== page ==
What have been some of the challenges? Successes?
Members are students or postdocs at the university for on average three years. Due to the nature and timeline of the programme, we are confronted with a number of questions: Given the turnover, how can we encourage ownership of the network by members as well as the committee? Given the diversity of research on sustainability, and even the diversity of meanings of sustainability itself, what sorts of collaboration can we realistically attempt to foster within the limited time frame of potential SRN activities? How do we create a flexible structure that will enable interested individuals to collaborate on one-off events? How do we develop greater and more independent collaboration between SRN members, to take forward the network and contribute to organising future events? How do we develop links/affiliations with similar groups at other universities, as well as with our international campuses? These are some of the challenging questions that we have been trying to address.
We have had many successes so far and a lot of support from senior stakeholders at the university. There are already more than 300 researchers in the network from at least 22 departments, and more than £2900 has been awarded to date to support the 13 events we have held since May 2012. Additionally we have been developing links with our other campuses in Malaysia and China. The network has been developing its communication channels as well, with email, Twitter (@SResearchNet), Facebook and a blog.
What advice would you have for other schools thinking of putting something similar into place?
The significance of thinking strategically: From early on we contacted senior members of academic staff as well as other contacts across the university to let them know what we were trying to do, and to request their support. This has been helpful for overcoming bureaucratic hurdles, for raising the credibility of SRN, as well as creating opportunities to publicise the network and organise joint events.
The importance of listening to our members: The SRN has set up ways of getting members’ feedback and in response to that feedback we have organised different kinds of events across the university and with outside partners. Our events are structured to enable participants to meet lots of different people, with time available for discussion, and new perspectives and approaches introduced by external speakers.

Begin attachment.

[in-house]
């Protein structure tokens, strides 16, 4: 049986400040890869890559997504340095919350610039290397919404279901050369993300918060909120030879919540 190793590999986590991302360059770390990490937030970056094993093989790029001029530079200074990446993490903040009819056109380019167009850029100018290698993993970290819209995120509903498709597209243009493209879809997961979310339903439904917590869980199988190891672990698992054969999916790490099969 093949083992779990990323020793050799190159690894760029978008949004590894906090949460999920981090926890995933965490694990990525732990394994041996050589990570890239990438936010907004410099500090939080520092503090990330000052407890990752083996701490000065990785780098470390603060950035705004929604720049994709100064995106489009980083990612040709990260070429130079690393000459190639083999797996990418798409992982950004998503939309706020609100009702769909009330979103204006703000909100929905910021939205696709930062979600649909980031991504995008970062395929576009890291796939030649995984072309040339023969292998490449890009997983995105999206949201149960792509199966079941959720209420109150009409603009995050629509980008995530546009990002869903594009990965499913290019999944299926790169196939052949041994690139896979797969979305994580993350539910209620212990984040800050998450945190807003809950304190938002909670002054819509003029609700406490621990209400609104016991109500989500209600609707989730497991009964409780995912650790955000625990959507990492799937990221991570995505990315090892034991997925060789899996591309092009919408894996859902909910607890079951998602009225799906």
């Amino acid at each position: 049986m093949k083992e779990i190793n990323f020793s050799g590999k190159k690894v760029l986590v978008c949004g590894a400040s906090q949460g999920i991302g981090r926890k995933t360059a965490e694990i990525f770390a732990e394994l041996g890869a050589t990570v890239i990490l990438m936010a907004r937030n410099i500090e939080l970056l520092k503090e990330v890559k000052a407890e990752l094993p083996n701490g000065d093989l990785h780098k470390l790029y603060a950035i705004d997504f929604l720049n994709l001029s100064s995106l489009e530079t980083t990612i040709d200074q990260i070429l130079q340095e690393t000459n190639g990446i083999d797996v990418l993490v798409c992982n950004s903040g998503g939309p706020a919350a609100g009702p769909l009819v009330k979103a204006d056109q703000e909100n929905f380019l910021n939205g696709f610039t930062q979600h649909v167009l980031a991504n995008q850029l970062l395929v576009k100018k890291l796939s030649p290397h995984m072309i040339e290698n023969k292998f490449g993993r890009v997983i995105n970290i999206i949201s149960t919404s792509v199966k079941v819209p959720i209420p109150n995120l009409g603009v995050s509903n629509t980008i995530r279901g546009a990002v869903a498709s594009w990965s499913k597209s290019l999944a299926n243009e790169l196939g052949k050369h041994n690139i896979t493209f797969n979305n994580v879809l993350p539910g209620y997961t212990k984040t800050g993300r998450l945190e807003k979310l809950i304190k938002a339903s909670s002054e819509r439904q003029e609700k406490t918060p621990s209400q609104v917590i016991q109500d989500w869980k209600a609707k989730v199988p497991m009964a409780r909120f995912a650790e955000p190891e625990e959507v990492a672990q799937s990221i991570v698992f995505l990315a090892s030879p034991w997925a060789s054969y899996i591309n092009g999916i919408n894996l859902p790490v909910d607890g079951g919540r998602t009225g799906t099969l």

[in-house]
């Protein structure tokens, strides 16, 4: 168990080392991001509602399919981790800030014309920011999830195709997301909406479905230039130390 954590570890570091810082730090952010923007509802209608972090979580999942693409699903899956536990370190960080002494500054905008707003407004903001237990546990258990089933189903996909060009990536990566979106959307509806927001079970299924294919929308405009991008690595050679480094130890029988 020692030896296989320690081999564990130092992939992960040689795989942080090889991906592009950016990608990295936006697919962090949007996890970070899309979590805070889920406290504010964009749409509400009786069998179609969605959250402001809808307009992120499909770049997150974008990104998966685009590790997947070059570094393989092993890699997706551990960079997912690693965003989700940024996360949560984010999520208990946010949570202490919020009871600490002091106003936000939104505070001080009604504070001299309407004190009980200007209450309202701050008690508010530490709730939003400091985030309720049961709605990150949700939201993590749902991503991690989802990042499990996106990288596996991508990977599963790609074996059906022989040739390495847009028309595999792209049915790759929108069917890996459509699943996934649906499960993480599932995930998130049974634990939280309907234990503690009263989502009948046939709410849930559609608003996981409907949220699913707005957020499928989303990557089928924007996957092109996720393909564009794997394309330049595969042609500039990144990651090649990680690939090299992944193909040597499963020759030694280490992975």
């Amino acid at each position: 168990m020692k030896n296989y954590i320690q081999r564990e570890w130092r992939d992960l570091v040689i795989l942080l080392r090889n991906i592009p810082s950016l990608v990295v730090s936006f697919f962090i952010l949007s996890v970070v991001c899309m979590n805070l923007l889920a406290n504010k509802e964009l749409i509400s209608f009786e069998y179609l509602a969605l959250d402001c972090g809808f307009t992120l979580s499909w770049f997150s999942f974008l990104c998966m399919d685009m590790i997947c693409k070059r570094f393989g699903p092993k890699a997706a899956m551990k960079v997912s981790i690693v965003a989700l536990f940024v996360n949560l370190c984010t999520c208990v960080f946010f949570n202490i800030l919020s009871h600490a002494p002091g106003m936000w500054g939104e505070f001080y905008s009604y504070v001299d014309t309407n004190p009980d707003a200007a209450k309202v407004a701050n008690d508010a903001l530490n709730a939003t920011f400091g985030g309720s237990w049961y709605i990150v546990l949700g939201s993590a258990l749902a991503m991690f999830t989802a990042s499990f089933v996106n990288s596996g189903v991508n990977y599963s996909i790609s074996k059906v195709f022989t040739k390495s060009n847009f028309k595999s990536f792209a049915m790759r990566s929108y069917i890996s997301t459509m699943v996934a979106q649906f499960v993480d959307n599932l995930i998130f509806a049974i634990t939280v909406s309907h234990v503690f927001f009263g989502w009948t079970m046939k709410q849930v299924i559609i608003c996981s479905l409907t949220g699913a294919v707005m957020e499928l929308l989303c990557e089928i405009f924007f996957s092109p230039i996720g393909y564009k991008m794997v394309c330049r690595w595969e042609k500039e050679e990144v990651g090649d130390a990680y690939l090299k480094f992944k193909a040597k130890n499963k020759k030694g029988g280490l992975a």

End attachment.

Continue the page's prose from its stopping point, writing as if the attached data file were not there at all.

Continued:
Formal versus informal structure: We decided not to become an official university society. This would have secured us administrative support and funding opportunities, but SRN would then have had to adhere to an inflexible constitutional structure and would not have had the full independence that SRN currently enjoys. However, some level of formality is still required, for example having a named committee to ensure that responsibility is taken for driving the network, and we are currently considering the strategic advantage of having an advisory board of more senior staff members.
Set some time aside: Connecting both offline (face to face discussions) and online (email, google drive) is important—finding a good balance depends on the availability and working styles of the team. It is important to appreciate the variety of work falling under the umbrella of sustainability, and take the opportunity to learn about projects other people are working on.
Develop skills: There is a broad range of useful skills, experiences and knowledge that each committee member, and also network member, brings to the network, and it is important to realise their personal and professional development motivations for involvement. It has not just been about what we already knew how to do, but what we were willing to learn and what could be beneficial to us in the future.
Not to underestimate the time commitment required to set up an initiative like this: There are a huge number of tasks to keep up with. We do not have tightly defined roles for committee members, rather we are flexible and individuals are able to take a back seat for short periods when data collection, thesis writing or job interviews need to be put first, during which time the rest of the team takes the lead.
For more information on the Sustainability Research Network at the University of Nottingham visit http://sresearchnet.wordpress.com